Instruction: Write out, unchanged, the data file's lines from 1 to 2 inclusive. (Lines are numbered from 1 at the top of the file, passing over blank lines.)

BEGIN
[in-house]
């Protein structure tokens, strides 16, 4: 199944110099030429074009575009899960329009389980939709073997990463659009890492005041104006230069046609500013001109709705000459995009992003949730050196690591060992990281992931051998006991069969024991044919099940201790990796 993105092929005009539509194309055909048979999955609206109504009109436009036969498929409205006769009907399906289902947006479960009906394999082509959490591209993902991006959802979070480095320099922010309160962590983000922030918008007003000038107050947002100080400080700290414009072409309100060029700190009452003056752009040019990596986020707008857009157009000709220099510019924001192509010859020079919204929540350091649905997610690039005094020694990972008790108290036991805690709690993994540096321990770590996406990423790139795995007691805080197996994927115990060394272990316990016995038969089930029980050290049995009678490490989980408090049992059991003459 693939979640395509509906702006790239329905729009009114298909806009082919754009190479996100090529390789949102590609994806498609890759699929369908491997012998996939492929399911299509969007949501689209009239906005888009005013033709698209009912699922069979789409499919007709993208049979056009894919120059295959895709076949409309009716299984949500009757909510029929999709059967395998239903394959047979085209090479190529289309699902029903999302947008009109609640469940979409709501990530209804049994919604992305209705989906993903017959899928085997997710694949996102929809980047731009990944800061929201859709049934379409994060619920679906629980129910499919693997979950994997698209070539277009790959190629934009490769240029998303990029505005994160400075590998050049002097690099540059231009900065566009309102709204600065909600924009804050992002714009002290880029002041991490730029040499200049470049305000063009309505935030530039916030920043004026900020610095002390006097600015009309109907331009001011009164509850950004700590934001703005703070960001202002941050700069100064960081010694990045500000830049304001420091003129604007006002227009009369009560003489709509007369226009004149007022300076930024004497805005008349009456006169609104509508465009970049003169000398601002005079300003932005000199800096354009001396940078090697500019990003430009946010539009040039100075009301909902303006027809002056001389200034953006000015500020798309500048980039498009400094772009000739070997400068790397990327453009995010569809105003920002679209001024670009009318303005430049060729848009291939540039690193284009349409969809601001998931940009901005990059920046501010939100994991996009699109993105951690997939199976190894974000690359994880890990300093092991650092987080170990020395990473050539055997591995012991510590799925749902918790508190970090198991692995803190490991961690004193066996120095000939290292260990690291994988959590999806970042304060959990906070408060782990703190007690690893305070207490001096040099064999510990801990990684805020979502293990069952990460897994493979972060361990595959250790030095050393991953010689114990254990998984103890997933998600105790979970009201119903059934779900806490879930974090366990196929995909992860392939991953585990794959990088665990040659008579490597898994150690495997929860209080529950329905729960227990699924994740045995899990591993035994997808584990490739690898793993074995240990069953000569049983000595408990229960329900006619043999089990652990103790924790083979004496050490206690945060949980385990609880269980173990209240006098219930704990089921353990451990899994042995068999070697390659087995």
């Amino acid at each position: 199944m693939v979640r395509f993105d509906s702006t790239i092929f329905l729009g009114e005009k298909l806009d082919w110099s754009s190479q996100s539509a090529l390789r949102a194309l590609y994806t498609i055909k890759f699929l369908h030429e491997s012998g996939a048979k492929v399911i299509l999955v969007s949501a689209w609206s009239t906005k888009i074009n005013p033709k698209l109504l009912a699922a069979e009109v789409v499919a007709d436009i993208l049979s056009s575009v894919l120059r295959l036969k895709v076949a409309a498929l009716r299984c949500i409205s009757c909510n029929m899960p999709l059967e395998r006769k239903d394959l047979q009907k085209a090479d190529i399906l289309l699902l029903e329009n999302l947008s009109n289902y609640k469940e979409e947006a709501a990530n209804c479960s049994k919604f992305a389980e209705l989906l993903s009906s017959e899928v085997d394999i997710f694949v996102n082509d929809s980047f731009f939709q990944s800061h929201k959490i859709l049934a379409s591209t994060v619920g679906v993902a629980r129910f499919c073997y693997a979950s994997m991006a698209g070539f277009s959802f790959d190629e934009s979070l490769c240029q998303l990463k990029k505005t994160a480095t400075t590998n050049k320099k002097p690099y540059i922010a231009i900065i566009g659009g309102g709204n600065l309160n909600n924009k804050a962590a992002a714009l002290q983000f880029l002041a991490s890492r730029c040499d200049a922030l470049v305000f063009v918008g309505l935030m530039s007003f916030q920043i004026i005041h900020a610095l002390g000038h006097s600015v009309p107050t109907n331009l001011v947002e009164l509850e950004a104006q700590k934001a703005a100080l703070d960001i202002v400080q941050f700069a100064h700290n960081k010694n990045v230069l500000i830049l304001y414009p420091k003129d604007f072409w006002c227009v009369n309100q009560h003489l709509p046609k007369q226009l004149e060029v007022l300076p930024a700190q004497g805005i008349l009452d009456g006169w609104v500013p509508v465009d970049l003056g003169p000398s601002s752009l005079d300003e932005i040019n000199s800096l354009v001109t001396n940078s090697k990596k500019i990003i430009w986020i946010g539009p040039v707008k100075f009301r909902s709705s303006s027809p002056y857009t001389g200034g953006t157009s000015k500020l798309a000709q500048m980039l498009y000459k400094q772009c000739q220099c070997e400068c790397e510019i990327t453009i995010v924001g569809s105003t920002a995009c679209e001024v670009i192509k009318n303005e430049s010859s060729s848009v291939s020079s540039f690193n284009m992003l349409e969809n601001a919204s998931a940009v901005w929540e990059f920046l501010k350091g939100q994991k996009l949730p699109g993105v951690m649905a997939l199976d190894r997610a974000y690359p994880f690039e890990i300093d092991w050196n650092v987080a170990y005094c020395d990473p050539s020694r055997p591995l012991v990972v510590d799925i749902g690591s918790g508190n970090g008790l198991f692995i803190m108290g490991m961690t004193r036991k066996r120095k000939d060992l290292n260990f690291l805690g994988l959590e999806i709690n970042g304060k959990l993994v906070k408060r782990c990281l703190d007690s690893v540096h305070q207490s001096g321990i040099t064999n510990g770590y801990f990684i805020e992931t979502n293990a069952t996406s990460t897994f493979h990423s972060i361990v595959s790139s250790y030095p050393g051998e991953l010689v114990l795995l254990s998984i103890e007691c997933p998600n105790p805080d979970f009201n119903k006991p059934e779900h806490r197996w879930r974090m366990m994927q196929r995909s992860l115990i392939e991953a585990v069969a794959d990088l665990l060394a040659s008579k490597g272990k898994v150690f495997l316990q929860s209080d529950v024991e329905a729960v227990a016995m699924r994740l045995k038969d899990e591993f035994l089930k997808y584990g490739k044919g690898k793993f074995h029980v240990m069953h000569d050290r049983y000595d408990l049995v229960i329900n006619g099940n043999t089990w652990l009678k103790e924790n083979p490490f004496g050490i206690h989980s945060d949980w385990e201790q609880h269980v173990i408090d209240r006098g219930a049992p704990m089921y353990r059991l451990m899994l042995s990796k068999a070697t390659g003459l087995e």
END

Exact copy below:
[in-house]
């Protein structure tokens, strides 16, 4: 199944110099030429074009575009899960329009389980939709073997990463659009890492005041104006230069046609500013001109709705000459995009992003949730050196690591060992990281992931051998006991069969024991044919099940201790990796 993105092929005009539509194309055909048979999955609206109504009109436009036969498929409205006769009907399906289902947006479960009906394999082509959490591209993902991006959802979070480095320099922010309160962590983000922030918008007003000038107050947002100080400080700290414009072409309100060029700190009452003056752009040019990596986020707008857009157009000709220099510019924001192509010859020079919204929540350091649905997610690039005094020694990972008790108290036991805690709690993994540096321990770590996406990423790139795995007691805080197996994927115990060394272990316990016995038969089930029980050290049995009678490490989980408090049992059991003459 693939979640395509509906702006790239329905729009009114298909806009082919754009190479996100090529390789949102590609994806498609890759699929369908491997012998996939492929399911299509969007949501689209009239906005888009005013033709698209009912699922069979789409499919007709993208049979056009894919120059295959895709076949409309009716299984949500009757909510029929999709059967395998239903394959047979085209090479190529289309699902029903999302947008009109609640469940979409709501990530209804049994919604992305209705989906993903017959899928085997997710694949996102929809980047731009990944800061929201859709049934379409994060619920679906629980129910499919693997979950994997698209070539277009790959190629934009490769240029998303990029505005994160400075590998050049002097690099540059231009900065566009309102709204600065909600924009804050992002714009002290880029002041991490730029040499200049470049305000063009309505935030530039916030920043004026900020610095002390006097600015009309109907331009001011009164509850950004700590934001703005703070960001202002941050700069100064960081010694990045500000830049304001420091003129604007006002227009009369009560003489709509007369226009004149007022300076930024004497805005008349009456006169609104509508465009970049003169000398601002005079300003932005000199800096354009001396940078090697500019990003430009946010539009040039100075009301909902303006027809002056001389200034953006000015500020798309500048980039498009400094772009000739070997400068790397990327453009995010569809105003920002679209001024670009009318303005430049060729848009291939540039690193284009349409969809601001998931940009901005990059920046501010939100994991996009699109993105951690997939199976190894974000690359994880890990300093092991650092987080170990020395990473050539055997591995012991510590799925749902918790508190970090198991692995803190490991961690004193066996120095000939290292260990690291994988959590999806970042304060959990906070408060782990703190007690690893305070207490001096040099064999510990801990990684805020979502293990069952990460897994493979972060361990595959250790030095050393991953010689114990254990998984103890997933998600105790979970009201119903059934779900806490879930974090366990196929995909992860392939991953585990794959990088665990040659008579490597898994150690495997929860209080529950329905729960227990699924994740045995899990591993035994997808584990490739690898793993074995240990069953000569049983000595408990229960329900006619043999089990652990103790924790083979004496050490206690945060949980385990609880269980173990209240006098219930704990089921353990451990899994042995068999070697390659087995």